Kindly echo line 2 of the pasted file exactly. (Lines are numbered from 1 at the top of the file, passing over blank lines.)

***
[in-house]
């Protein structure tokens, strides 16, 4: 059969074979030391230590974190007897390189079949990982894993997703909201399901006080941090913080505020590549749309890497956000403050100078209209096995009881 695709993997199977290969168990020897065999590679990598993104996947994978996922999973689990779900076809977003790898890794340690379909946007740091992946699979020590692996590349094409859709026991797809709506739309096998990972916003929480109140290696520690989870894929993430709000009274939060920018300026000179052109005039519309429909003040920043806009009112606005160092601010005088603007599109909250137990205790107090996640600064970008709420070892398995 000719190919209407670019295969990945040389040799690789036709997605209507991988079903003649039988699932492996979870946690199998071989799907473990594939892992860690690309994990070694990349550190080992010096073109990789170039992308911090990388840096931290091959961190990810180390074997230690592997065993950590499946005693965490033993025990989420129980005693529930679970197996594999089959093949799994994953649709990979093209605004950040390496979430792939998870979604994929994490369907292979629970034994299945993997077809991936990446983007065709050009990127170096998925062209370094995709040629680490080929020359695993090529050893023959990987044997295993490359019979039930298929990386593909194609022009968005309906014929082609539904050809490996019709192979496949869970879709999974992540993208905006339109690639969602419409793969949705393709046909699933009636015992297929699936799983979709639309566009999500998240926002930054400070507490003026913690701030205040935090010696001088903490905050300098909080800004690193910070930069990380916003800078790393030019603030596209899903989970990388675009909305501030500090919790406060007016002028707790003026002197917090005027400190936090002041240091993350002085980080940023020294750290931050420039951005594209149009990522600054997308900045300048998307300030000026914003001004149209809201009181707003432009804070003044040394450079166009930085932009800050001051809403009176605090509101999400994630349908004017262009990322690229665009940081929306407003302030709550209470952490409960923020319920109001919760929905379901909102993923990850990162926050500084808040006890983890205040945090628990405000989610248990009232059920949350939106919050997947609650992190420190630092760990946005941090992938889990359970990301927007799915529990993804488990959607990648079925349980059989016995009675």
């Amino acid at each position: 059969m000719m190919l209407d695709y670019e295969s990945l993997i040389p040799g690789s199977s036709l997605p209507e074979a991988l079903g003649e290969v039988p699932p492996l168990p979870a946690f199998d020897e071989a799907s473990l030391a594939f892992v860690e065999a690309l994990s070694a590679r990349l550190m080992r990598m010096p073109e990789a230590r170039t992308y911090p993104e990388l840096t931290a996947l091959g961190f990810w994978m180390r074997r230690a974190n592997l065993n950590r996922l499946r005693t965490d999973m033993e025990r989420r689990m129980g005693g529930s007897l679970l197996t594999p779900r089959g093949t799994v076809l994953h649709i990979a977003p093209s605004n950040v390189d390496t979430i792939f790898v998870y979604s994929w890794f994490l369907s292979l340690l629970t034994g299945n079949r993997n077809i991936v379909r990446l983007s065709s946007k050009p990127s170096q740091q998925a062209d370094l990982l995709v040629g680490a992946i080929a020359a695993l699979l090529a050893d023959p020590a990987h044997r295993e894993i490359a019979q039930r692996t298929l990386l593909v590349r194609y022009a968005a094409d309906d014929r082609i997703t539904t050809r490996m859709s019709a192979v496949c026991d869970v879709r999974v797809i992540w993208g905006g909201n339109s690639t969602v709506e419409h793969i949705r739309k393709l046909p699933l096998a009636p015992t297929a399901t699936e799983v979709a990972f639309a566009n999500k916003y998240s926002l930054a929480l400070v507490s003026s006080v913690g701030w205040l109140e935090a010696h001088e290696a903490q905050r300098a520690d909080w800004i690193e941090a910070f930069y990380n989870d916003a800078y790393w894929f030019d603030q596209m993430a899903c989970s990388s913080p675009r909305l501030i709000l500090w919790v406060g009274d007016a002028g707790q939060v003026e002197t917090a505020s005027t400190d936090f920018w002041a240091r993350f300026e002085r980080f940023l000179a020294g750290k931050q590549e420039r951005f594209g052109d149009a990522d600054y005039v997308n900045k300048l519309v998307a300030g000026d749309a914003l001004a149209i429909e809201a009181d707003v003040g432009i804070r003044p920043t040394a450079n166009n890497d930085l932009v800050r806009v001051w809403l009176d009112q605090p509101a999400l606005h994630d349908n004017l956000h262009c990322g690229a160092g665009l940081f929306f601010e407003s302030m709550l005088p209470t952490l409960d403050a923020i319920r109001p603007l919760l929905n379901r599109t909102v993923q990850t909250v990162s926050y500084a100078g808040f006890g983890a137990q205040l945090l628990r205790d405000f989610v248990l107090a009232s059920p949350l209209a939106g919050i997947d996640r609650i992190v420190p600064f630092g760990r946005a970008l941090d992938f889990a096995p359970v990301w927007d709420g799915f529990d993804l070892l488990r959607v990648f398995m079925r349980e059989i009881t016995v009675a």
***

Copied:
């Protein structure tokens, strides 16, 4: 059969074979030391230590974190007897390189079949990982894993997703909201399901006080941090913080505020590549749309890497956000403050100078209209096995009881 695709993997199977290969168990020897065999590679990598993104996947994978996922999973689990779900076809977003790898890794340690379909946007740091992946699979020590692996590349094409859709026991797809709506739309096998990972916003929480109140290696520690989870894929993430709000009274939060920018300026000179052109005039519309429909003040920043806009009112606005160092601010005088603007599109909250137990205790107090996640600064970008709420070892398995 000719190919209407670019295969990945040389040799690789036709997605209507991988079903003649039988699932492996979870946690199998071989799907473990594939892992860690690309994990070694990349550190080992010096073109990789170039992308911090990388840096931290091959961190990810180390074997230690592997065993950590499946005693965490033993025990989420129980005693529930679970197996594999089959093949799994994953649709990979093209605004950040390496979430792939998870979604994929994490369907292979629970034994299945993997077809991936990446983007065709050009990127170096998925062209370094995709040629680490080929020359695993090529050893023959990987044997295993490359019979039930298929990386593909194609022009968005309906014929082609539904050809490996019709192979496949869970879709999974992540993208905006339109690639969602419409793969949705393709046909699933009636015992297929699936799983979709639309566009999500998240926002930054400070507490003026913690701030205040935090010696001088903490905050300098909080800004690193910070930069990380916003800078790393030019603030596209899903989970990388675009909305501030500090919790406060007016002028707790003026002197917090005027400190936090002041240091993350002085980080940023020294750290931050420039951005594209149009990522600054997308900045300048998307300030000026914003001004149209809201009181707003432009804070003044040394450079166009930085932009800050001051809403009176605090509101999400994630349908004017262009990322690229665009940081929306407003302030709550209470952490409960923020319920109001919760929905379901909102993923990850990162926050500084808040006890983890205040945090628990405000989610248990009232059920949350939106919050997947609650992190420190630092760990946005941090992938889990359970990301927007799915529990993804488990959607990648079925349980059989016995009675």